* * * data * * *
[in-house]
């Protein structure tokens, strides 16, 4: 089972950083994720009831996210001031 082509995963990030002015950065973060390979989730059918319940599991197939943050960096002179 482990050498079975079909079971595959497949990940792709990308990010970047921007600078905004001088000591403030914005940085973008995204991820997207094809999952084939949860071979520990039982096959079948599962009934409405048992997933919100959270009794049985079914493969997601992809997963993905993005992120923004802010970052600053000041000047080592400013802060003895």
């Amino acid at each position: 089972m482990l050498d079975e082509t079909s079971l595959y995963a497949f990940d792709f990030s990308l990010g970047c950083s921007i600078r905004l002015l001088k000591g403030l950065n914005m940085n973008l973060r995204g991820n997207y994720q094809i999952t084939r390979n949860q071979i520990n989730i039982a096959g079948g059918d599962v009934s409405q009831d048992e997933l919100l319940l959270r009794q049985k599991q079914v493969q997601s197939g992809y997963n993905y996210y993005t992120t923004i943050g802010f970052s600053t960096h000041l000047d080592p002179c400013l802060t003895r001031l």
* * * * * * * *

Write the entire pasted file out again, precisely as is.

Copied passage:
[in-house]
């Protein structure tokens, strides 16, 4: 089972950083994720009831996210001031 082509995963990030002015950065973060390979989730059918319940599991197939943050960096002179 482990050498079975079909079971595959497949990940792709990308990010970047921007600078905004001088000591403030914005940085973008995204991820997207094809999952084939949860071979520990039982096959079948599962009934409405048992997933919100959270009794049985079914493969997601992809997963993905993005992120923004802010970052600053000041000047080592400013802060003895």
């Amino acid at each position: 089972m482990l050498d079975e082509t079909s079971l595959y995963a497949f990940d792709f990030s990308l990010g970047c950083s921007i600078r905004l002015l001088k000591g403030l950065n914005m940085n973008l973060r995204g991820n997207y994720q094809i999952t084939r390979n949860q071979i520990n989730i039982a096959g079948g059918d599962v009934s409405q009831d048992e997933l919100l319940l959270r009794q049985k599991q079914v493969q997601s197939g992809y997963n993905y996210y993005t992120t923004i943050g802010f970052s600053t960096h000041l000047d080592p002179c400013l802060t003895r001031l």